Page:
By Fergal Keane
BBC News, Sarawak
Campaigners on the island of Borneo are trying to stop loggers doing further damage to the homeland of the Penan tribe, whose independent and self-sufficient community is as vulnerable as their jungle home.
Suddenly I lost my footing. My right foot slid into a deep hole, the mud sucking it down, until I was trapped.
Around 10,000 Penan live in Sarawak, Malaysia
It felt as if the ooze were alive, wrapping itself around my leg, determined to hold me there.
I reached out to grab a branch so that I could gain balance. But I recoiled instantly. The branch was stippled with thorns.
A colleague - who had made the same mistake - screamed behind me.
After a few anxious minutes scanning the foliage, I saw a thick and smooth vine which I caught hold of, pulling myself out of the morass, but leaving my shoe behind.
Ahead of me on the trail our guide Petrus was chuckling. I doubt he had ever seen before a Westerner so plump and preposterously unfit, attempting to navigate the jungle.
As he moved ahead, Petrus would emit an occasional high pitched yell. This, he explained, was a call used between the Penan hunters to communicate in the dense forest.
I was convinced I heard murmurs nearby. It was hunters passing like spirits through the shimmering green of the forest.
After about 15 minutes we heard a pounding noise. Petrus stopped and called out. And he was answered immediately. We had found Padang and his family.
Coming into the clearing I saw the patriarch raise a large club and bring it pounding down onto a mush of sago palm.
The pulp from the sago palm provides the Penan with a staple of their diet, a sticky brown goo that is usually served with the meat of wild boar, barking deer, squirrel or even python.
The Penan survive by hunting and eating pulp from the sago palm
Padang did not know what age he was. But I guessed he was in his 50s or 60s.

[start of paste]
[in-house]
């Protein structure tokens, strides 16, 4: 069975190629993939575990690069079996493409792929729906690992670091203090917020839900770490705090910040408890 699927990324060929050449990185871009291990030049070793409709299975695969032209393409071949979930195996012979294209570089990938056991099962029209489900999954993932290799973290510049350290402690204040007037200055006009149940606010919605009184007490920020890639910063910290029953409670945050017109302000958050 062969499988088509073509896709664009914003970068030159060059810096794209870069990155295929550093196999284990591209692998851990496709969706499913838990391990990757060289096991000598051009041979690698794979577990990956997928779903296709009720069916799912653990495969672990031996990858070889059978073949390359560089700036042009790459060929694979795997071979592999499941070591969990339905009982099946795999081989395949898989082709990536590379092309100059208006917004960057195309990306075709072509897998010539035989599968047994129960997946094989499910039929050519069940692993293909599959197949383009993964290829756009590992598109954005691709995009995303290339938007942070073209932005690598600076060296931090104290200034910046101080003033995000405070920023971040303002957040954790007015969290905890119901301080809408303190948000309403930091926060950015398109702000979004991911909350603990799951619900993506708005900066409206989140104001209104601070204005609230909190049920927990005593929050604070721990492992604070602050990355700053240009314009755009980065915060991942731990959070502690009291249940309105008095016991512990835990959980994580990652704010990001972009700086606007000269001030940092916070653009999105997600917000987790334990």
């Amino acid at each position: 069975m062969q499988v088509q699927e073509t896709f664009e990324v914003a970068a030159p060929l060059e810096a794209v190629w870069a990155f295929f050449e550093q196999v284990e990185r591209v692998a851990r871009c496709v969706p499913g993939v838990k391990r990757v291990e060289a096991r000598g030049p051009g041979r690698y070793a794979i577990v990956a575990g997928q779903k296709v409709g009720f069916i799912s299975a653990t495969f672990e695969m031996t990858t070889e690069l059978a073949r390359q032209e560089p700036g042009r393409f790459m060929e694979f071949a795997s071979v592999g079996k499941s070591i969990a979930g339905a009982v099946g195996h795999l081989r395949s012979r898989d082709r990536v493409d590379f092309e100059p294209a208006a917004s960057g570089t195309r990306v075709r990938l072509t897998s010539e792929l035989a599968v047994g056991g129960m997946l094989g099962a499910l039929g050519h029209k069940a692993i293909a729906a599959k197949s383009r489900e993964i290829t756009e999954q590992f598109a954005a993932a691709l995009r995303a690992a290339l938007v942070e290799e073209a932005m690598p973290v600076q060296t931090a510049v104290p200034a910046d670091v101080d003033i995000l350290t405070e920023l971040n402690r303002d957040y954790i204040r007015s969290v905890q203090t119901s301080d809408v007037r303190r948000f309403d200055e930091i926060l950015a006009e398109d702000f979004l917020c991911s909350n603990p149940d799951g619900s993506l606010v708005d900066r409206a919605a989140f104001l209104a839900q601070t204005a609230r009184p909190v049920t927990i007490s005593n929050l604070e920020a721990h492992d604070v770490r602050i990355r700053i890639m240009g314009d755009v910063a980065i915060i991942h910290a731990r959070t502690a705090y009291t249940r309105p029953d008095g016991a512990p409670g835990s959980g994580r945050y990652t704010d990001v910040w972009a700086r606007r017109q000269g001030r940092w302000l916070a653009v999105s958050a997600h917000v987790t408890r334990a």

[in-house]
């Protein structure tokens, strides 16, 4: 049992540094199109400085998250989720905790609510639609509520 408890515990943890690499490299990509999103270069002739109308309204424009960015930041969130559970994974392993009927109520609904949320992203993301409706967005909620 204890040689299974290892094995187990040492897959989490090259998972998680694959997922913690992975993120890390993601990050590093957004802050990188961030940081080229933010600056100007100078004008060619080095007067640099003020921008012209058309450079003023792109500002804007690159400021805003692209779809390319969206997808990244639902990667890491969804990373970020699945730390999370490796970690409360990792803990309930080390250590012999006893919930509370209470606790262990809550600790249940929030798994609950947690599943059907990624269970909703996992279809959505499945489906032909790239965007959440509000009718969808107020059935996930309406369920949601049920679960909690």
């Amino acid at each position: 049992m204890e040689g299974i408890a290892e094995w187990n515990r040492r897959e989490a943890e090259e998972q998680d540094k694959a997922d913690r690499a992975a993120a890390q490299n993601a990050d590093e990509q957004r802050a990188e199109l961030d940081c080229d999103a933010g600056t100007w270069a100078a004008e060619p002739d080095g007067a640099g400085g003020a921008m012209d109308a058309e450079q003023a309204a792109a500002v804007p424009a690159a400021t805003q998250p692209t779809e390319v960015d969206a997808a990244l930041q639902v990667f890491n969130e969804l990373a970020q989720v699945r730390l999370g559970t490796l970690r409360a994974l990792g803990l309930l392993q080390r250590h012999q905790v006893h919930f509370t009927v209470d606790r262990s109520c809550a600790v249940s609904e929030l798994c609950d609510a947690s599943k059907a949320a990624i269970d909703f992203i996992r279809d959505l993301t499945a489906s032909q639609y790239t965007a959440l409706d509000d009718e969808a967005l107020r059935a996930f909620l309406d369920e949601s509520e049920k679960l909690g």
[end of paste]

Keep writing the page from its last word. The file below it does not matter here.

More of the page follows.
His hair was still jet black and hung to his shoulders. It was cut high off the forehead, in a rough fringe that gave full expression to the warmth and mischievousness of his face.
Padang still wore a loincloth, something only the older members of the tribe do now, but the effect was somewhat slightly offset by the presence on his wrist of a digital watch, whose numbers flickered in the forest gloom.
As well as Padang, there was his grandson-in-law, granddaughter, grandson and great-grandson, all working in the small clearing.
They had set up temporary camp beside a stream where the young women could wash and press the sago harvested by the men. The little boy was given the task of minding the baby.
The group did not seem to speak much to one another. That, and the ease with which they moved, all contributed to a feeling of serenity.
The pounding of the sago did not interfere with the other noises of the forest, of bees and cicadas and birds high in the canopy. It did not disturb, perhaps because it has been heard for as long as humans have hunted and gathered here. The Penan are simply part of this landscape.
It is all too easy to romanticise indigenous peoples, to invest them with nobility or conjure images of paradise before the fall. The Penan are not angelic or mystical.
Could logging activities and traditional ways of life co-exist?
What makes them engaging is their humanity, a gentleness which is not common in our age.
Padang told me that he regarded the jungle as his mother and father. And he said this without artifice, without the calculation of the professional spokesman.
And he spoke like one who is bereft, for the forest is shrinking.
The loggers who serve the world's insatiable appetite for timber are cutting swathes through Sarawak's rainforest.
The Penan have tried to stop them with blockades and now lawsuits conducted on their behalf by human rights groups. But in the face of powerful loggers and their political backers, the Penan seem to be on the wrong side of what is called "development".
They are not a belligerent people. A local told me the Penan were the only tribe in the region who did not engage in head hunting in the old days. They disdained physical violence.
I followed them on the journey back to their camp on the outskirts of the village of Bario, in the Kelabit Highlands of Sarawak.
At the camp several children appeared along with Padang's brother, who had been getting the fire ready for supper. The men and women share the daily tasks pretty much equally.
Then everybody climbed onto a rough wooden platform and sat together as the evening food was handed around. It was the ubiquitous sago and some lumps of fire blackened barking deer.
I asked Padang if be believed this way of life would survive.
He did not answer the question directly. "We cannot change our life," he said. "This is our life."
But for all that, I think he knew enough of this age to understand that the world he knew was in its last days.
From Our Own Correspondent was broadcast on Saturday 14 July 2007 at 1130 BST on BBC Radio 4. Please check the programme schedules for World Service transmission times.